10

With those long underground rhizomes (the thick white runners you see) and upright growth this appears to be quackgrass (Elymus repens). Unfortunately, controlling it isn't much easier with that bit of knowledge. Quackgrass is a tough competitor. There are no selective herbicides that can kill it without killing the lawn grass, and as you've discovered ...


9

I think almost anyplace is better for weeds than a dumpster, for the reasons you list and more. But there are concerns, too. A hot compost will kill weed seeds. Get a compost thermometer, and make sure your hot pile is fairly big so it can get hot in the middle -- we use shipping pallets, which makes for a roughly 3' cube. Do you have chickens? Know anyone ...


9

The clover (assuming white clover) is spreading on its own because, most likely, the soil is low on nitrogen, which favors the clover instead of the grass. Clover can fix nitrogen from the air, so it thrives in the low-N soil where other things have a hard time competing with it. According to this: Do legumes provide nitrogen to their companions? Clover ...


9

Vinegar acts as a desiccant. It dissolves the protective coating on the leaves of the plant causing it to dry out and die if the temperatures are warm enough. It usually doesn't destroy the roots and sometimes the plant may come back if there is enough energy in the root system. Dandelions have a large taproot which makes them difficult to kill with ...


9

Your strawberry and veggie patches are almost done for the year where you live, so it seems to me it would be best to tackle them next spring. For now, I would cut down the weeds as close to the ground as possible, but not worry about getting rid of them altogether. In the spring, when the strawberries (and weeds) start coming back, you'll be able to hand ...


9

I'm in the UK, and we don't have poison ivy, oak nor sumach, so I've never actually seen them. However, the small leaved plant covering the ground in between the Hosta leaves and the one with palmate leaves appears to be Vinca minor, common name lesser periwinkle, usually has blue flowers in spring. The palmate leaved plant looks like Parthenocissus, or ...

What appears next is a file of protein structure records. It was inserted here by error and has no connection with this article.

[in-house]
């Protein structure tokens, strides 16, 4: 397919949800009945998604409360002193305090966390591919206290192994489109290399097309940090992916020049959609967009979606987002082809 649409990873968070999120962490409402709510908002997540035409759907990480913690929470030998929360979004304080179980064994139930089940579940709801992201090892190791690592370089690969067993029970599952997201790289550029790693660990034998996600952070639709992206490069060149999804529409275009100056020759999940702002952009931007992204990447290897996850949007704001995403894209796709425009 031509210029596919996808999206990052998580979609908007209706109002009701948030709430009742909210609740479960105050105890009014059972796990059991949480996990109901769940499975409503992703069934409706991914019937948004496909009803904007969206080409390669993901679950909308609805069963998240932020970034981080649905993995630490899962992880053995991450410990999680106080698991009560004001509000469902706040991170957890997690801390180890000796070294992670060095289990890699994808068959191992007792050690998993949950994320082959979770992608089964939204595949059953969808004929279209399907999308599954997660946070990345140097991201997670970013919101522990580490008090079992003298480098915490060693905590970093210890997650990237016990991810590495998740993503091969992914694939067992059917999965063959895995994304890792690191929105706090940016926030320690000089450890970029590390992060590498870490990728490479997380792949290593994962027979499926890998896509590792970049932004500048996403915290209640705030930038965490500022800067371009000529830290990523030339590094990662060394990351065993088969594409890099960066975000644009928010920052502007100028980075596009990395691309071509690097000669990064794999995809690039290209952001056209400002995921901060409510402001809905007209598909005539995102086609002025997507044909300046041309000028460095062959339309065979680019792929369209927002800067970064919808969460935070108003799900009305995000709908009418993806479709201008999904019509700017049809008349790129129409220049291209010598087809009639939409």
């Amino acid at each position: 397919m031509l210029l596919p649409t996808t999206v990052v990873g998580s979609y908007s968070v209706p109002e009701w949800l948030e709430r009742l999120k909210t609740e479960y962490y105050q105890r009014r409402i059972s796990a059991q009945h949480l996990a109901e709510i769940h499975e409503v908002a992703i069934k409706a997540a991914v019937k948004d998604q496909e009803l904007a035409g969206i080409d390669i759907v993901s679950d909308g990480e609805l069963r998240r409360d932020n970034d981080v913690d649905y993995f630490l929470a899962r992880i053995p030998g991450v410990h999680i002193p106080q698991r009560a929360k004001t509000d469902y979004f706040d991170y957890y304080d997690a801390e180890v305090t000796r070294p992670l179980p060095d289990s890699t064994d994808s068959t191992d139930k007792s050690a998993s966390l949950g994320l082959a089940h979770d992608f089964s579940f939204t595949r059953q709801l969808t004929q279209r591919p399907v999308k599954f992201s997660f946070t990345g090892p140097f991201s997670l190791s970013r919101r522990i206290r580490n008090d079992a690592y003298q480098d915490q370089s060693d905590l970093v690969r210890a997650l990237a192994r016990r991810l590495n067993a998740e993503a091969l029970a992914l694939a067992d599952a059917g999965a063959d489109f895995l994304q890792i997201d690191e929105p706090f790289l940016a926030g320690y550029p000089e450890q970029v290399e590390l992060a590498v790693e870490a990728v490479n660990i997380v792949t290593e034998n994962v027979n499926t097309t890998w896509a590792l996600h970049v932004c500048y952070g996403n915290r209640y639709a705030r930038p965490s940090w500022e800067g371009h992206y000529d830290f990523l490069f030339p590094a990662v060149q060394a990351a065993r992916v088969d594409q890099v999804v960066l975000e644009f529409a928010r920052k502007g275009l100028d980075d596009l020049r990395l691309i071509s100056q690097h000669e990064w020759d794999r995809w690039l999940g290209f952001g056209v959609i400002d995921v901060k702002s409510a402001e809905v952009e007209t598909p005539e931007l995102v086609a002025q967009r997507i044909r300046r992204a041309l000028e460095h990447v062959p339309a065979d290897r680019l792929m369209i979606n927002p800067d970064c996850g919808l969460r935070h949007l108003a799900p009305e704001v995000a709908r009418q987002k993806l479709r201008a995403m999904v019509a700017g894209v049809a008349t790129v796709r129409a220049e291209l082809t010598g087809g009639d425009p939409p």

8

Some years ago I apparently eradicated bindweed from a small (15 x 7 feet) unenclosed front garden adjacent to the parking lot. I lived on an Estate where a number of small, bored children were always looking for something to do - so I offered a small bounty to the child who dug out the most convolvulus roots. The game was played every Sunday and roots had ...


8

They look like small Asparagus spears. The triangular leaves (like scales) on the stem and the slightly swollen tips of the stems are the characteristics that helped that identification. An image search for "Asparagus+spears" will provide lots of other photos for comparison. Wikipedia says that they're native to your region (Iran), and that it even gets ...


8

One should always address the soil before tackling weed and plant issues. I'm a firm believer that good soil = healthy plants = few diseases and little need for chemicals. Every plant has a place in which it likes to grow, due to soil composition and climate. Once we understand and accept this principle, its a matter of deciding how to modify conditions ...


8

Composting Pros: germicide. Cons: it take times, some clover seeds can germinate after composting and it is not suitable for large gardens. Herbicides (Postemergent) Pros: As per @J. Musser 's suggestion > quick; especially on rocky and hard soil. Cons: all derivated from herbicide use and clovers may regrow. Herbicides (Preemergent ) Pros: quick method ...


8

You must not use Scotts Weed and Feed formulation now for two reasons - one, you've already applied a weedkiller to the entire lawn, and one of the active ingredients, 2,4D, is present in both formulations, which means you'll be overdosing on the weedkiller front. Second, where you live, your first frost date is early October, so feed should not be applied ...


8

The active ingredient of the herbicide used is Dicamba Mecoprop. It also affects broad leaf shrubs and trees. From this pdf by the International Society of Arborists Once the material is absorbed there is no treatment to alleviate the symptoms except to avoid watering and fertilization. Removal of the tree should wait the second year because often a ...


8

Read the label of the product you are using. The label will state a re-entry interval. Without the label we don't know what is in the specific spray you are using, so we can't give a proper answer.